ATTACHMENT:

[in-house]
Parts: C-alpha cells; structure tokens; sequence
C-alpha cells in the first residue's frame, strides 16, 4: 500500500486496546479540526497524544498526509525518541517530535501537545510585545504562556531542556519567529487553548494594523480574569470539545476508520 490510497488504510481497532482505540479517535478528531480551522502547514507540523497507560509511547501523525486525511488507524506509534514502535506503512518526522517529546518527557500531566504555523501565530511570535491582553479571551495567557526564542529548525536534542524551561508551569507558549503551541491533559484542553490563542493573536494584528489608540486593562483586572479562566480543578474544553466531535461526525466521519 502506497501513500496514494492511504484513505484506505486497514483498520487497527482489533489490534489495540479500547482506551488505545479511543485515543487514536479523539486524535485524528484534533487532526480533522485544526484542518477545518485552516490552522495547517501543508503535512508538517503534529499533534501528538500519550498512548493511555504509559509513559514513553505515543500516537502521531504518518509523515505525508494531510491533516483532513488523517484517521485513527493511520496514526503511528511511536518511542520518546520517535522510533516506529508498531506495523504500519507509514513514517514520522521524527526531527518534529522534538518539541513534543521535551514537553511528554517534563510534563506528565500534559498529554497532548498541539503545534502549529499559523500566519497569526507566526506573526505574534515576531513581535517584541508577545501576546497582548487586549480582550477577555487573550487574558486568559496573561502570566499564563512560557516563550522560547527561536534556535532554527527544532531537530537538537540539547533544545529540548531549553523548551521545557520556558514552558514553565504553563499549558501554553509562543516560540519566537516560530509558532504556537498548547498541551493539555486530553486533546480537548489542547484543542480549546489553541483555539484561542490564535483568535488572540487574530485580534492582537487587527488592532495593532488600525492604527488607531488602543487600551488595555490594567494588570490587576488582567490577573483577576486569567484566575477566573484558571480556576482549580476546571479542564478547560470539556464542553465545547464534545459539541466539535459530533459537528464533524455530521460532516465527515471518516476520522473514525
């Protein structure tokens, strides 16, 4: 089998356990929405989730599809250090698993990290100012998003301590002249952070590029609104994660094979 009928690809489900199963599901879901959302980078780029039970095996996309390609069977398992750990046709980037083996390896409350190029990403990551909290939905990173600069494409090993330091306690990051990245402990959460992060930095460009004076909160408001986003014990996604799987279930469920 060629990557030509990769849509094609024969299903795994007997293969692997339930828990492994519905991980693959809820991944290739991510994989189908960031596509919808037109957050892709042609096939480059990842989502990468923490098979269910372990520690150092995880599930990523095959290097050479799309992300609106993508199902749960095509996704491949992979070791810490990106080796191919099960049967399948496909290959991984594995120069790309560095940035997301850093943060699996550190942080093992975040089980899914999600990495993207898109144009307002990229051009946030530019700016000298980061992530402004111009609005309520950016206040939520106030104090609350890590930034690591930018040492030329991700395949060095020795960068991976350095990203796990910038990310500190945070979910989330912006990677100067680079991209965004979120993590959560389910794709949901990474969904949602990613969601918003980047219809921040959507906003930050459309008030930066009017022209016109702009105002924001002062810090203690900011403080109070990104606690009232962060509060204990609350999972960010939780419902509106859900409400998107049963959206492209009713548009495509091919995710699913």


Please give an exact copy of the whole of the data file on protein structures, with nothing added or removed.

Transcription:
[in-house]
Parts: C-alpha cells; structure tokens; sequence
C-alpha cells in the first residue's frame, strides 16, 4: 500500500486496546479540526497524544498526509525518541517530535501537545510585545504562556531542556519567529487553548494594523480574569470539545476508520 490510497488504510481497532482505540479517535478528531480551522502547514507540523497507560509511547501523525486525511488507524506509534514502535506503512518526522517529546518527557500531566504555523501565530511570535491582553479571551495567557526564542529548525536534542524551561508551569507558549503551541491533559484542553490563542493573536494584528489608540486593562483586572479562566480543578474544553466531535461526525466521519 502506497501513500496514494492511504484513505484506505486497514483498520487497527482489533489490534489495540479500547482506551488505545479511543485515543487514536479523539486524535485524528484534533487532526480533522485544526484542518477545518485552516490552522495547517501543508503535512508538517503534529499533534501528538500519550498512548493511555504509559509513559514513553505515543500516537502521531504518518509523515505525508494531510491533516483532513488523517484517521485513527493511520496514526503511528511511536518511542520518546520517535522510533516506529508498531506495523504500519507509514513514517514520522521524527526531527518534529522534538518539541513534543521535551514537553511528554517534563510534563506528565500534559498529554497532548498541539503545534502549529499559523500566519497569526507566526506573526505574534515576531513581535517584541508577545501576546497582548487586549480582550477577555487573550487574558486568559496573561502570566499564563512560557516563550522560547527561536534556535532554527527544532531537530537538537540539547533544545529540548531549553523548551521545557520556558514552558514553565504553563499549558501554553509562543516560540519566537516560530509558532504556537498548547498541551493539555486530553486533546480537548489542547484543542480549546489553541483555539484561542490564535483568535488572540487574530485580534492582537487587527488592532495593532488600525492604527488607531488602543487600551488595555490594567494588570490587576488582567490577573483577576486569567484566575477566573484558571480556576482549580476546571479542564478547560470539556464542553465545547464534545459539541466539535459530533459537528464533524455530521460532516465527515471518516476520522473514525
């Protein structure tokens, strides 16, 4: 089998356990929405989730599809250090698993990290100012998003301590002249952070590029609104994660094979 009928690809489900199963599901879901959302980078780029039970095996996309390609069977398992750990046709980037083996390896409350190029990403990551909290939905990173600069494409090993330091306690990051990245402990959460992060930095460009004076909160408001986003014990996604799987279930469920 060629990557030509990769849509094609024969299903795994007997293969692997339930828990492994519905991980693959809820991944290739991510994989189908960031596509919808037109957050892709042609096939480059990842989502990468923490098979269910372990520690150092995880599930990523095959290097050479799309992300609106993508199902749960095509996704491949992979070791810490990106080796191919099960049967399948496909290959991984594995120069790309560095940035997301850093943060699996550190942080093992975040089980899914999600990495993207898109144009307002990229051009946030530019700016000298980061992530402004111009609005309520950016206040939520106030104090609350890590930034690591930018040492030329991700395949060095020795960068991976350095990203796990910038990310500190945070979910989330912006990677100067680079991209965004979120993590959560389910794709949901990474969904949602990613969601918003980047219809921040959507906003930050459309008030930066009017022209016109702009105002924001002062810090203690900011403080109070990104606690009232962060509060204990609350999972960010939780419902509106859900409400998107049963959206492209009713548009495509091919995710699913």